New Orleans-based blog CultureGulf provides an overview of the problems surrounding Musicians’ Village, the city’s planned housing complex dedicated to displaced musicians. The project–for which the city has partnered with Habitat For Humanity–has run into several snafus, with applicants being rejected due to having bad credit (or for having no credit at all). Two of the Village’s high-profile boosters, Harry Connick Jr. and Branford Marsalis, spoke to Gambit Weekly about the realities facing many artists who’ve lived from gig to gig:
Marsalis says he hopes the experience of buying and owning a home will forever end a long-standing local tradition among musicians of living on the financial brink — a lifestyle that he hates to see so many musicians accepting.
“Musicians, to me, are metaphoric for a lot of stuff that goes on in this city,” he says. “There needs to be a lot of change all over the city. The mentality has to change. Musicians have to understand that if you want to live a cash-and-carry existence and hide in the system, the system allows for that. We’ve all done it — get paid in cash — I personally remember times when I was a younger man, 25 or 30 years ago, if you got paid in cash you just put it in your pocket. But I didn’t own a home. I didn’t have a family. I didn’t have a job. I didn’t have an extended career. The system allowed me to do that. But the moment you own a home, you are now in the system … and if you don’t understand that there has to be a change in mentality, you won’t own the home very long.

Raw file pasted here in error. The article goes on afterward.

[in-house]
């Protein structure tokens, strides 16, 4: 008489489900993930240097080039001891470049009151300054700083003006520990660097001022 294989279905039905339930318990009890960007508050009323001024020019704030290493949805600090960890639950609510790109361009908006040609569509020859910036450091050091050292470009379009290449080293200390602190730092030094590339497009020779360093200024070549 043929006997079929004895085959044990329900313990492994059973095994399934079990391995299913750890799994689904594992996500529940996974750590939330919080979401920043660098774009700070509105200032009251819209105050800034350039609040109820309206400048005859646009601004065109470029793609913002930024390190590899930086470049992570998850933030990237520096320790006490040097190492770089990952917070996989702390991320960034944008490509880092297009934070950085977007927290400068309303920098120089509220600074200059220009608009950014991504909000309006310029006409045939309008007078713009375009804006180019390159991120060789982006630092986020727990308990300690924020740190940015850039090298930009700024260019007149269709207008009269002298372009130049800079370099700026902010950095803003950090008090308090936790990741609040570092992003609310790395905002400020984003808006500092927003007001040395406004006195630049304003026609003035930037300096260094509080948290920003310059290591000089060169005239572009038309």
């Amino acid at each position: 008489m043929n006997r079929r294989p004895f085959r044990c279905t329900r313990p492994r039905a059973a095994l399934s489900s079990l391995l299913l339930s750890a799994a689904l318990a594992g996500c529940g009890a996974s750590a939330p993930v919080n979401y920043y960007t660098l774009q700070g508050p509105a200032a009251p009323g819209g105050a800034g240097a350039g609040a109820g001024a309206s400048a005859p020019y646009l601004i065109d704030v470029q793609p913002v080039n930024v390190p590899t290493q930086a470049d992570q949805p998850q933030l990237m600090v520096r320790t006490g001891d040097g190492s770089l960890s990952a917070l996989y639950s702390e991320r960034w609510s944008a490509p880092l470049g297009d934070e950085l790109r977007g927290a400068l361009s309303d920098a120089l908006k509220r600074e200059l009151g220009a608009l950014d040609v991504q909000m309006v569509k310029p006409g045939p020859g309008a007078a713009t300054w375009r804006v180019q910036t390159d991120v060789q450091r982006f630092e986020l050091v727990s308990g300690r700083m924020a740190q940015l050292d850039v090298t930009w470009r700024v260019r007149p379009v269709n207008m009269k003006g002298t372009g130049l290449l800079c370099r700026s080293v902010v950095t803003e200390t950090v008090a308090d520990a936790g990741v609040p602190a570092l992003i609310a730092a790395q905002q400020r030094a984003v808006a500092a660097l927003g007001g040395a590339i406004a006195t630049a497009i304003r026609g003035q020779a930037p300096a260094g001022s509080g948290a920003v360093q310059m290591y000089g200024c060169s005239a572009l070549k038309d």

What’s most bothersome is that several potential residents aren’t even bothering to apply at all, because they assume they’ll be rejected (Habitat is apparently allowing for lots of leeway in terms of paperwork, but considering how long some of these musicians have lived without steady income, there’s no doubt that several of them are going to fall through the cracks). More information on the project–and how to make a donation–here.